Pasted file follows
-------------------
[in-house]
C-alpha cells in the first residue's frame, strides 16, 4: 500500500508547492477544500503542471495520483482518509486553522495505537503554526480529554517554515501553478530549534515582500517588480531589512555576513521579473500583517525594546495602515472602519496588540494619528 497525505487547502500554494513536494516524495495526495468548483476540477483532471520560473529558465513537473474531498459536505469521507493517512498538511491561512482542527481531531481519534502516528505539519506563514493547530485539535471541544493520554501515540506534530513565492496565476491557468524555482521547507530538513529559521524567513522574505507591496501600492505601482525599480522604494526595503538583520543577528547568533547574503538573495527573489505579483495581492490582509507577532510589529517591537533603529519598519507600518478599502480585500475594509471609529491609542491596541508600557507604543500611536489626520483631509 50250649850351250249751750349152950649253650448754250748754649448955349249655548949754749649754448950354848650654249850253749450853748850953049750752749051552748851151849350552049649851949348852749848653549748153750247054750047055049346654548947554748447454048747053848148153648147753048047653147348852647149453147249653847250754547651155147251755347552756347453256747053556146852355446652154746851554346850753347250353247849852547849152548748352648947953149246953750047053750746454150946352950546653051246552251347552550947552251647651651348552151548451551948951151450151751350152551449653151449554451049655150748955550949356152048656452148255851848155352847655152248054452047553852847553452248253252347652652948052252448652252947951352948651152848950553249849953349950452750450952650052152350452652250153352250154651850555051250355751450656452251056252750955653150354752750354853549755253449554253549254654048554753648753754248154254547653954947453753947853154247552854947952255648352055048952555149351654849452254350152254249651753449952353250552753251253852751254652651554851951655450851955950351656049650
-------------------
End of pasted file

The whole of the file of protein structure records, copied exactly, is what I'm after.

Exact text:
[in-house]
C-alpha cells in the first residue's frame, strides 16, 4: 500500500508547492477544500503542471495520483482518509486553522495505537503554526480529554517554515501553478530549534515582500517588480531589512555576513521579473500583517525594546495602515472602519496588540494619528 497525505487547502500554494513536494516524495495526495468548483476540477483532471520560473529558465513537473474531498459536505469521507493517512498538511491561512482542527481531531481519534502516528505539519506563514493547530485539535471541544493520554501515540506534530513565492496565476491557468524555482521547507530538513529559521524567513522574505507591496501600492505601482525599480522604494526595503538583520543577528547568533547574503538573495527573489505579483495581492490582509507577532510589529517591537533603529519598519507600518478599502480585500475594509471609529491609542491596541508600557507604543500611536489626520483631509 50250649850351250249751750349152950649253650448754250748754649448955349249655548949754749649754448950354848650654249850253749450853748850953049750752749051552748851151849350552049649851949348852749848653549748153750247054750047055049346654548947554748447454048747053848148153648147753048047653147348852647149453147249653847250754547651155147251755347552756347453256747053556146852355446652154746851554346850753347250353247849852547849152548748352648947953149246953750047053750746454150946352950546653051246552251347552550947552251647651651348552151548451551948951151450151751350152551449653151449554451049655150748955550949356152048656452148255851848155352847655152248054452047553852847553452248253252347652652948052252448652252947951352948651152848950553249849953349950452750450952650052152350452652250153352250154651850555051250355751450656452251056252750955653150354752750354853549755253449554253549254654048554753648753754248154254547653954947453753947853154247552854947952255648352055048952555149351654849452254350152254249651753449952353250552753251253852751254652651554851951655450851955950351656049650